HK in­vestors eye op­por­tu­ni­ties in Shang­hai FTZ

China Daily (Hong Kong) - - BUSINESS - By EMMA DAI in Hong Kong em­madai@chi­nadai­

In­stead of see­ing the China (Shang­hai) Pi­lot Free Trade Zone as a threat, some lead­ing Hong Kong busi­ness­men are be­gin­ning to ex­plore the op­por­tu­ni­ties the ex­per­i­ment of­fers.

At a con­fer­ence or­ga­nized by DBS Bank Ltd on Fri­day in Hong Kong, a group of bankers, in­vest­ment ex­perts and law and ac­count­ing pro­fes­sion­als ex­pressed their views on how the zone will evolve and tried to iden­tify what it will bring to Hong Kong.

Their fo­cus, nat­u­rally, was on the fi­nan­cial sec­tor. The blue­print for fi­nan­cial de­vel­op­ment in the FTZ, an­nounced ear­lier this week, was widely con­sid­ered to be bolder than ex­pected. But the de­tails are still too sketchy to pro­vide a firm ba­sis for as­sess­ment, the ex­perts said.

Nev­er­the­less, they agreed that the ini­tial stages of de­vel­op­ment would likely be cen­tered on out­bound in­vest­ment, which they said would have less im­pact on the do­mes­tic econ­omy. As such, Hong Kong and some other fi­nan­cial cen­ters would be well-po­si­tioned to of­fer their ser­vices.

“The suc­cess of the Shang­hai free trade zone is in the best in­ter­est of Hong Kong,” said Pa­trick Che­ung, a part­ner at Deloitte China. “Since 1997, Hong Kong has al­ways been in a po­si­tion to as­sist the de­vel­op­ment of the main­land and the city’s pros­per­ity de­pends on that.”

“At an early stage, there might be more op­por­tu­ni­ties for do­mes­tic cap­i­tal to in­vest over­seas in­stead of for­eign funds en­ter­ing the main­land mar­ket,” Che­ung said.

He added that even though in­ter­est rate lib­er­al­iza­tion is the zone’s ma­jor task, there are too many stake­hold­ers and reg­u­la­tors in­volved. Thus, head­winds against re­form will likely be strong, he noted.

“But out­bound in­vest­ment is an eas­ier sec­tor for most of the par­ties to reach con­sen­sus,” Che­ung said. “If a busi­ness is fo­cused on as­sist­ing China’s out­bound in­vest­ment, it might see less bar­ri­ers to de­velop in the zone. Af­ter all, the zone was set up to ben­e­fit the coun­try’s real econ­omy.”

And the num­ber of reg­is­tered com­pa­nies in the zone re­flects that trend, said Joseph Chan, part­ner of Si­d­ley Austin, a law firm based in Shang­hai, adding that so far about 1,400 do­mes­tic firms have set up shop in the zone, com­pared with only 38 for­eign com­pa­nies.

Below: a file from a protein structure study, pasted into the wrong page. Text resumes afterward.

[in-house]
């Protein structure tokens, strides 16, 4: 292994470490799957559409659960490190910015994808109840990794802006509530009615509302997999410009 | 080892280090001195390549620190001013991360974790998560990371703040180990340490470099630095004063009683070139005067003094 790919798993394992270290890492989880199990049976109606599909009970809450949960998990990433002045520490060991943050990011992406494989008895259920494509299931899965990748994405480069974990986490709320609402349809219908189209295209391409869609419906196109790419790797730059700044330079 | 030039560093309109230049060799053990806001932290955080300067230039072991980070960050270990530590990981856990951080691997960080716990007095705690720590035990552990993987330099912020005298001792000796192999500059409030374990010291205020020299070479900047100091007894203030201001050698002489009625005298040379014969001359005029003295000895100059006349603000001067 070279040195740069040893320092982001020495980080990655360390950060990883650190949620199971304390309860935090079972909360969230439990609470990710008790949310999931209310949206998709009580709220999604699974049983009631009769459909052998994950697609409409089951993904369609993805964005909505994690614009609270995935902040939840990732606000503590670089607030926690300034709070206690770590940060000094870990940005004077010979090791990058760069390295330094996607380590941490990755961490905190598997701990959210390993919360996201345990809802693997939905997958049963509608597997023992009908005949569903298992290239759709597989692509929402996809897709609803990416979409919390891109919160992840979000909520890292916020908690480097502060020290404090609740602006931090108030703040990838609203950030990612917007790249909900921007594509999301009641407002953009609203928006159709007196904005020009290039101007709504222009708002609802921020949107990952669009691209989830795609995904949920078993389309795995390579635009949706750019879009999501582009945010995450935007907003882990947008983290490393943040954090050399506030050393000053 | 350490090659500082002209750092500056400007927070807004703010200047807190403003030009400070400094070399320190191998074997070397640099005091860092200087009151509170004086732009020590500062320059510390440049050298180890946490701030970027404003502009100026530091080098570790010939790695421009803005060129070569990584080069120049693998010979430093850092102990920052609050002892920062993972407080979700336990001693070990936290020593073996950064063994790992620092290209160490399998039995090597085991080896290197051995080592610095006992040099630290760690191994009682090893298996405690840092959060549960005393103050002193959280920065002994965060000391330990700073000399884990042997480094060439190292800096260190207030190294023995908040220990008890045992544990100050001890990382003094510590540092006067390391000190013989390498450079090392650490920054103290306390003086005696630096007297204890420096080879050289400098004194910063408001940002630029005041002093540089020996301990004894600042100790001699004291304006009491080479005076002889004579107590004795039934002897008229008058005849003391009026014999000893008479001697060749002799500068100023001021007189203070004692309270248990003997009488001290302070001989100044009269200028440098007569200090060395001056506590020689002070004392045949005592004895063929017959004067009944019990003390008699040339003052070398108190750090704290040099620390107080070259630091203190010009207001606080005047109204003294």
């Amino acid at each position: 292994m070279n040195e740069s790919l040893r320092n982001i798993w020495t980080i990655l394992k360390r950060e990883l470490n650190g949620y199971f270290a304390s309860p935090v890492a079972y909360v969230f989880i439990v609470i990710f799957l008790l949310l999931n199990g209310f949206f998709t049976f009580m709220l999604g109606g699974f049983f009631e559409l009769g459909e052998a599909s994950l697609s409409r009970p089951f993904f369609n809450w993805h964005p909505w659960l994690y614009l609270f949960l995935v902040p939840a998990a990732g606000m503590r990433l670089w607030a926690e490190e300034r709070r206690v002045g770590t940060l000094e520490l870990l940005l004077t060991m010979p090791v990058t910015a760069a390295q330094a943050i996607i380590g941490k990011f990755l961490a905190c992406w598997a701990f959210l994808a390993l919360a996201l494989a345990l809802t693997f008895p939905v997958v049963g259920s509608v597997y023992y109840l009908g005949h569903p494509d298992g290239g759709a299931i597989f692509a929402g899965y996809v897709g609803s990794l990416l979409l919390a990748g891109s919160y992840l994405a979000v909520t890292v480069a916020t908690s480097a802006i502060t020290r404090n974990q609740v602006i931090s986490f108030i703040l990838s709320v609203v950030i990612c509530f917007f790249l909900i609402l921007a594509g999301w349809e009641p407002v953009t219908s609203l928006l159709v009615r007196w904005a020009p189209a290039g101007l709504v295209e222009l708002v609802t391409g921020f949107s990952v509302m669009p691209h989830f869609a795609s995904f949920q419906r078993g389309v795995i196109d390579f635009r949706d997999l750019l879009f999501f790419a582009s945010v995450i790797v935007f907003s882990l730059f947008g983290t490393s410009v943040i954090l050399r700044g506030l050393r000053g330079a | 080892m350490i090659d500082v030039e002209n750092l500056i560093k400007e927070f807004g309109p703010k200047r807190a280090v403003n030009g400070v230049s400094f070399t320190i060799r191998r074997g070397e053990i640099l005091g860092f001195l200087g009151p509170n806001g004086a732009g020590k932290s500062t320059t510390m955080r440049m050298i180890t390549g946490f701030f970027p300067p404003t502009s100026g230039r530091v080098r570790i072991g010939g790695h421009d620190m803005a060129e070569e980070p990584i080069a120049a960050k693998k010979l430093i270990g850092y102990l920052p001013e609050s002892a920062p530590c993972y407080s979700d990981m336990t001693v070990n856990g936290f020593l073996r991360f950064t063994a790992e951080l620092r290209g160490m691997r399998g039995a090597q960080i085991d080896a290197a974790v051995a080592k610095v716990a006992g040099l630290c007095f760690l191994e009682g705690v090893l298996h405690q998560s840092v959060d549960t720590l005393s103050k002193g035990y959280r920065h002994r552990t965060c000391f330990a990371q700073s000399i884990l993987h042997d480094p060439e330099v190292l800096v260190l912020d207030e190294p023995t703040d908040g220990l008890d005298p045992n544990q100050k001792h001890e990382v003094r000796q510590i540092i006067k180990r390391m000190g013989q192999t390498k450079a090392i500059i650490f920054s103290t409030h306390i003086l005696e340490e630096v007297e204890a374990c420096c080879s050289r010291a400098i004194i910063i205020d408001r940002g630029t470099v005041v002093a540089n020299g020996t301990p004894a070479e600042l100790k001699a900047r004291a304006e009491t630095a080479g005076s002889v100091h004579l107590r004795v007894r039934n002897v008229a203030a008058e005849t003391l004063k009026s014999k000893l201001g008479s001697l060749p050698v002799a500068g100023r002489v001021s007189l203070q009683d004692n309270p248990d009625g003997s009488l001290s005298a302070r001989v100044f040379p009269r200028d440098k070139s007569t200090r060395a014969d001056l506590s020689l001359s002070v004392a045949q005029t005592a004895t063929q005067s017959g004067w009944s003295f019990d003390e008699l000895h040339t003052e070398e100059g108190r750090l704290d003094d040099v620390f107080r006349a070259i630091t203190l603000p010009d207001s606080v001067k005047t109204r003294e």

“It’s ob­vi­ous that cur­rently the ma­jor busi­ness in the zone is out­bound in­vest­ment,” Chan said.

“It’s very en­cour­ag­ing to see the lat­est PBOC’s pol­icy to en­dorse out­bound in­vest­ment in the zone,” Chan said. “In the near fu­ture, the win­dow for the ren­minbi to go abroad will open wider. It’s widely be­lieved that within three months to a year, there will be fur­ther de­tailed in­struc­tions to in­ter­pret the pol­icy.”

On Mon­day and Wed­nes­day, the Peo­ple’s Bank of China — the coun­try’s cen­tral bank — pub­lished doc­u­ments on fi­nan­cial re­form re­lated to the Shang­hai FTZ. The reg­u­la­tor en­cour­aged out­bound in­vest­ment and said it will al­low com­pa­nies to is­sue bonds in over­seas mar­kets. It will also al­low res­i­dents and non-res­i­dents in the zone to open ac­counts and in­vest in for­eign se­cu­ri­ties mar­kets.

“As main­land cap­i­tal is be­ing in­vested out­side, Hong Kong com­pa­nies have a greater chance of sup­port­ing those over­seas ac­tiv­i­ties. Hong Kong has all kinds of mid­dle­men such as fi­nan­cial con­sul­tants, lawyers and in­vest­ment banks, which can help to find the right tar­gets for merg­ers and ac­qui­si­tions and see through the process smoothly,” said Chan.

“From 2002 to 2010, Chi­nese en­ter­prises’ over­seas ac­qui­si­tions fo­cused on strate­gic re­sources such as oil com­pa­nies and mines. But in the past three years, the wind has changed,” said Chan. “M&A deals in the high-tech sec­tor are de­vel­op­ing very fast. The fur­ther loos­en­ing of con­trols for do­mes­tic out­bound in­vestors in the free trade zone will in­crease the foot­print of Chi­nese com­pa­nies around the world.”

How­ever, Chi­nese in­vestors face sig­nif­i­cant re­sis­tance glob­ally since the coun­try has yet to sign the lat­est bi­lat­eral in­vest­ment treaty with the US, said Sung Yun-wing, co-di­rec­tor of the Shang­hai-HK De­vel­op­ment In­sti­tute and pro­fes­sor of eco­nom­ics at the Chi­nese Univer­sity of Hong Kong.

Sung added that at the cur­rent stage, for­eign in­vest­ments on the main­land have to be ap­proved case by case, which means the au­thor­i­ties have the right to re­ject in­vestors.

Sung ex­pressed hopes that the so- called “neg­a­tive list” used in the Shang­hai FTZ, a list re­leased by au­thor­i­ties that blocks or re­stricts for­eign in­vest­ment in some sec­tors, will be short­ened in com­ing years.

“Though now the ‘neg­a­tive list’ nearly echoes the reg­u­la­tions on the main­land, we are look­ing for­ward to a shorter list in 2014 and the years be­yond.”


Busi­ness­men consult the pro­ce­dures of com­pany reg­is­tra­tion in China (Shang­hai) Pi­lot Free Trade Zone at the ser­vice hall of the trade zone on Oct 25.

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